For Mill Valley residents Sean Clarkson and Kurt Jordan, going to work each day is not the nine-to-five grind most of us endure. As members of the US America’s Cup team American Magic (AM), Jordan works on boat design while Clarkson is on the sailing team.
Both are veterans of the America’s Cup circuit and have been lucky to experience some of the most significant transitions in boat design ever through their Cup tenure. Currently, they are wrangling with the Cup’s newest high-tech speedster – a 75-foot foiling monohull capable of speeds between 40-50 knots.
The 36th America’s Cup is set to kick off in New Zealand on December 17 with the third and final event of the America’s Cup World Series (after the cancellation of the first two ACWS regattas due to COVID-19). The challenger series – the Prada Cup – will be raced from Jan. 15 to Feb. 22, 2021. The America’s Cup Match will be raced March 6-21, 2021.
Clarkson, originally from New Zealand and a career pro sailor, has been sailing with most of the guys on the AM sailing team for a lot of years. Significantly, for the past 12 years he’s sailed with executive director and team skipper Terry Hutchinson and helmsman Dean Barker on the TP52 Quantum Racing, which is owned by AM team principal Doug Devos.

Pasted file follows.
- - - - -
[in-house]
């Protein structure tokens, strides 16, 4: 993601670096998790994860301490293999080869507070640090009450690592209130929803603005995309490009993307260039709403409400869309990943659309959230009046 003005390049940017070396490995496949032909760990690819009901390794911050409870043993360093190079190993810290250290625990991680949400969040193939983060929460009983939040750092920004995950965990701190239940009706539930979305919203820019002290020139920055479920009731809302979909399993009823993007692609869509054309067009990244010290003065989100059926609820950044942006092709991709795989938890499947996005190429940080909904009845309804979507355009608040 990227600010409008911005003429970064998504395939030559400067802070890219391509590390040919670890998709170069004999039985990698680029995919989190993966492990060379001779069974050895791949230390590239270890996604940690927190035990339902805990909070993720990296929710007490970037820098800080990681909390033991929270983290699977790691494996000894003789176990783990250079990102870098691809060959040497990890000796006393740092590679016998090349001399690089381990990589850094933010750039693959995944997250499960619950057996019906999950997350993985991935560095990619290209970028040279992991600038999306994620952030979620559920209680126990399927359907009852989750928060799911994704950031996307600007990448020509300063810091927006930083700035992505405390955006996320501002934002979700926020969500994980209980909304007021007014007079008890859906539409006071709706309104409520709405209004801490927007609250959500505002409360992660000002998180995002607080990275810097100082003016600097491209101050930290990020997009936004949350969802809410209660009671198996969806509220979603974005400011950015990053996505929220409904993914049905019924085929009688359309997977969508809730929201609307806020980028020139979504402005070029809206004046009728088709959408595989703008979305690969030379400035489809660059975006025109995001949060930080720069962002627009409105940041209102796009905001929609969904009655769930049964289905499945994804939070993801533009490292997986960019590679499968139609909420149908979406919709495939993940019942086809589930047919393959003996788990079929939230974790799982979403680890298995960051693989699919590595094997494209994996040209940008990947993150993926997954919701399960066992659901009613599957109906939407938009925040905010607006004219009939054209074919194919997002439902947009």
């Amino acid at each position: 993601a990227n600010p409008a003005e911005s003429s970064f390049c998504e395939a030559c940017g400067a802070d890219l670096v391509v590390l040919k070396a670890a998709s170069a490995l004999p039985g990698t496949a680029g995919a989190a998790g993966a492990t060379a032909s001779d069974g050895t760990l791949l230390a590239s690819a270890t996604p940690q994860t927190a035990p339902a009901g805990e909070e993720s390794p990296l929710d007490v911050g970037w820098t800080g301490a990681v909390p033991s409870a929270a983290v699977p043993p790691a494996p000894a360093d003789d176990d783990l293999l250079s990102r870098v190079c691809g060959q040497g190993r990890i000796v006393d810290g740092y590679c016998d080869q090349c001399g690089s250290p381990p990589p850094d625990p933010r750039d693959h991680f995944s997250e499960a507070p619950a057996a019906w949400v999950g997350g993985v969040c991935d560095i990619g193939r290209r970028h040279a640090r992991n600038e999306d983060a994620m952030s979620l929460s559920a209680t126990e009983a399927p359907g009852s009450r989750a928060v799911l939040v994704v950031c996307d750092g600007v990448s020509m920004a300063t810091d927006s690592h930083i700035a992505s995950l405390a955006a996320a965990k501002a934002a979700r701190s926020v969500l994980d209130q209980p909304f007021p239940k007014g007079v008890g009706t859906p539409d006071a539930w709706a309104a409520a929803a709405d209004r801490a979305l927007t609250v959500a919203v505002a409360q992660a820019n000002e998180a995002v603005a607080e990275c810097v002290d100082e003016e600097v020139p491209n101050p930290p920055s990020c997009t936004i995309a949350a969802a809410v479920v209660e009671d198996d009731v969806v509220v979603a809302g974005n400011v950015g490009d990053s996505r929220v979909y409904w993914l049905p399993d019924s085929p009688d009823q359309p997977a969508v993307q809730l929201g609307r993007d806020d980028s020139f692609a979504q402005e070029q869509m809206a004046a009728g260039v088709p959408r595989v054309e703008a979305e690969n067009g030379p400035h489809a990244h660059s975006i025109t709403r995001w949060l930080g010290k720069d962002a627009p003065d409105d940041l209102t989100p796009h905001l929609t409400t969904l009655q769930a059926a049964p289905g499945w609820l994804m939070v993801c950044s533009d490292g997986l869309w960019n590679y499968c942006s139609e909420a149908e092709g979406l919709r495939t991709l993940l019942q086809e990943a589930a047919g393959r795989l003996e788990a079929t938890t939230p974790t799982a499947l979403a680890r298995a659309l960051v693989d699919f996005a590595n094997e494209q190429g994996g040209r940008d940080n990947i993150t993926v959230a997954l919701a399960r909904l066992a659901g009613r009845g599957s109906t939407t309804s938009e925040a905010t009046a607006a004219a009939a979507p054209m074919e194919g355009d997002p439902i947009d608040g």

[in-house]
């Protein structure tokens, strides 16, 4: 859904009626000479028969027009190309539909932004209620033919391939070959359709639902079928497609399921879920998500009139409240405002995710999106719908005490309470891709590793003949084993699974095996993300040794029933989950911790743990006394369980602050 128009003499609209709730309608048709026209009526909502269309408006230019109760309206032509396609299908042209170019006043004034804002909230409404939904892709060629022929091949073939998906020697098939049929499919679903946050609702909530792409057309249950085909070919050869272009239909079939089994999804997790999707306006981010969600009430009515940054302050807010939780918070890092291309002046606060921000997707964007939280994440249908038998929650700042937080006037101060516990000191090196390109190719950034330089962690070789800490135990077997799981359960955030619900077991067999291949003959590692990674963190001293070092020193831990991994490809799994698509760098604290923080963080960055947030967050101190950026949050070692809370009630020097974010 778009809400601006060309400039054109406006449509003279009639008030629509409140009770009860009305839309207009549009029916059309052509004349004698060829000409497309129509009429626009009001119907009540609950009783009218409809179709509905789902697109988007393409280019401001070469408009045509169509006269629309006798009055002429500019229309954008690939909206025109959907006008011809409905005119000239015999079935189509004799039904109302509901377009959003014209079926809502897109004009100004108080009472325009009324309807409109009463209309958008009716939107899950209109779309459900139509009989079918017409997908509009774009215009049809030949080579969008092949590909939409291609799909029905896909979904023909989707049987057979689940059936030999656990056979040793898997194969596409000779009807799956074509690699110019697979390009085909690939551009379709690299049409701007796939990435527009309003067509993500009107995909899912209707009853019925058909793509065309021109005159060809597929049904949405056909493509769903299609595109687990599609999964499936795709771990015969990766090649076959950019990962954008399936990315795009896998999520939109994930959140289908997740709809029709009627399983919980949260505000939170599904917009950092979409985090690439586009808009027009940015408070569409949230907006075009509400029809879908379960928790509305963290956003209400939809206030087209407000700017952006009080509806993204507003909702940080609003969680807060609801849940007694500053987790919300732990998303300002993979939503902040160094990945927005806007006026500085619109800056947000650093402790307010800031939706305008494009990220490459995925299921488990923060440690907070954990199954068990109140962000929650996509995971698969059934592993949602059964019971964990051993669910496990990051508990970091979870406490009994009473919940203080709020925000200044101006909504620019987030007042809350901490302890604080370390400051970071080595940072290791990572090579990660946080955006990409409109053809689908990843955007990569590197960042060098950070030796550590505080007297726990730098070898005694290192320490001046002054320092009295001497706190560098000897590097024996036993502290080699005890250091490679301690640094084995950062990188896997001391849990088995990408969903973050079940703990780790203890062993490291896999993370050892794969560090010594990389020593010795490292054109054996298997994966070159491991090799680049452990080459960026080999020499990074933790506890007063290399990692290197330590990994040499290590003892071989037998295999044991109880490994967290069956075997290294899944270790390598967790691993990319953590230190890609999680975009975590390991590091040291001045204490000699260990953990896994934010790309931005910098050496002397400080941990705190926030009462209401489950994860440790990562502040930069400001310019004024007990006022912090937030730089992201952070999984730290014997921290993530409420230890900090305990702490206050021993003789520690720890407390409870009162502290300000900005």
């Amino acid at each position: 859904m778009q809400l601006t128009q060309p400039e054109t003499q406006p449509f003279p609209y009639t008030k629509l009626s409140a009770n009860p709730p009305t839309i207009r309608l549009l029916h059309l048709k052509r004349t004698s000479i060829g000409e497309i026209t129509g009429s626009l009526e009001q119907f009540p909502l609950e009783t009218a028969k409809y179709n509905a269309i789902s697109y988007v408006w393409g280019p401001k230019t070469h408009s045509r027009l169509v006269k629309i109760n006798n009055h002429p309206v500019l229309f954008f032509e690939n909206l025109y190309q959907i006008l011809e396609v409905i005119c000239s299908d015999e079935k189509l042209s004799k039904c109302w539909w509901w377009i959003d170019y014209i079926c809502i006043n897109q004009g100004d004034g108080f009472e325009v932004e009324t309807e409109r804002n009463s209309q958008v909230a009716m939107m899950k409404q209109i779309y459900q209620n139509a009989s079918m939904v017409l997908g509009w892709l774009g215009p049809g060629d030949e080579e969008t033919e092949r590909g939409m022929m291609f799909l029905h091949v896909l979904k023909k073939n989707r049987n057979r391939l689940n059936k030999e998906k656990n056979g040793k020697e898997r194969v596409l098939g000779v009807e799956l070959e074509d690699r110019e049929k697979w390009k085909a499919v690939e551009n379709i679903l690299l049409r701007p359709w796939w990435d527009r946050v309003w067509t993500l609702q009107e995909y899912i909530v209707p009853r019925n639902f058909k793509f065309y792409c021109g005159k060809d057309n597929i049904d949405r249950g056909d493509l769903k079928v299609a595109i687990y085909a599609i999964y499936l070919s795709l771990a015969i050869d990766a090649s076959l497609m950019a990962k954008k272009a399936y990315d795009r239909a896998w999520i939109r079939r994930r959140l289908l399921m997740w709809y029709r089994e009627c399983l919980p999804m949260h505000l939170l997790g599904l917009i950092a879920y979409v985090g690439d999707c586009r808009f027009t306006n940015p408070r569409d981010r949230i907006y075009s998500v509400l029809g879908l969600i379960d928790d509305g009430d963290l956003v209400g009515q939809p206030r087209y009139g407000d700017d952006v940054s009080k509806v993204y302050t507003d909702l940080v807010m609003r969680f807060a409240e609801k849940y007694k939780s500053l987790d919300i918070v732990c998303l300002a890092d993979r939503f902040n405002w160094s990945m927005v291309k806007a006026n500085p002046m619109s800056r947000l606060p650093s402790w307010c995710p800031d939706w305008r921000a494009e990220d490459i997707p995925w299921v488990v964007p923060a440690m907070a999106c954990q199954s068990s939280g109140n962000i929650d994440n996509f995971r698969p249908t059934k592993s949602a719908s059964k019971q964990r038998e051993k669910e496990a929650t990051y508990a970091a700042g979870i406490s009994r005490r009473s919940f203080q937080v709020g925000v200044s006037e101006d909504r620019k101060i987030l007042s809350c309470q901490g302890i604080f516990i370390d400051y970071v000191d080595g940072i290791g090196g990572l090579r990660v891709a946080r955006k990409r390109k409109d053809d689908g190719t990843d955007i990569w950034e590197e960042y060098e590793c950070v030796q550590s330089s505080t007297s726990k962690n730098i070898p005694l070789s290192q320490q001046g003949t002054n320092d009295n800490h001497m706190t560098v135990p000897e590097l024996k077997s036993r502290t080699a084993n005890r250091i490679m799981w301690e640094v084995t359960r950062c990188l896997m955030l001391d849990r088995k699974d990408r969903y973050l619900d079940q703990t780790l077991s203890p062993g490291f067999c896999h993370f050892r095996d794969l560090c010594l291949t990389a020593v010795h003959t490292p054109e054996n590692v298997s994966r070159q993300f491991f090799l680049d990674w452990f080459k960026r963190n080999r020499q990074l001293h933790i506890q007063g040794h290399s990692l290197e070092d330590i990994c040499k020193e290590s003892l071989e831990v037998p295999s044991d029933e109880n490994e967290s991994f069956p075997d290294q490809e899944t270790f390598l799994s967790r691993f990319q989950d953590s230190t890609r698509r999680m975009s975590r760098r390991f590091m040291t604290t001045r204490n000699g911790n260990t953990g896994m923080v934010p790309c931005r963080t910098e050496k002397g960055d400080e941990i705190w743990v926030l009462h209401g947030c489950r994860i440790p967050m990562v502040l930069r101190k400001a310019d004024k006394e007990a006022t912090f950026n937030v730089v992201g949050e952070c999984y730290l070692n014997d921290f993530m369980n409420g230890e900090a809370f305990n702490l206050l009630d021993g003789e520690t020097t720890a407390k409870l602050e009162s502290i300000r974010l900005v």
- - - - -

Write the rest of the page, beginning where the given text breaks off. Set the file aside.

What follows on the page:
Now on his ninth America’s Cup campaign, Jordan grew up in Berkeley and graduated from Cal where he studied engineering and composite materials.
Composites became important to boat design and construction when a new rule in the America’s Cup allowed for their extensive use in the 1992 America’s Cup. For that edition of the oldest sporting trophy in history, Jordan made his foray into the event designing spars for three boats: Stars & Stripes, America 3, and Il Moro di Venezia.
Jordan and Clarkson’s day to day schedule varies over the four-year span between events – basically Clark continues sailing on different boats in many different international events for the first few years while Jordan’s work aligns more closely with the building of the boat.
“The first year is a lot more conceptual with full creativity,” Jordan said. “Near the end of the first year a boat is built for research and development purposes which is a small version of what the ultimate product may be.”
This time around that boat was a 40-foot foiling monohull and once launched, the sailing team – Clarkson included – begin sailing and…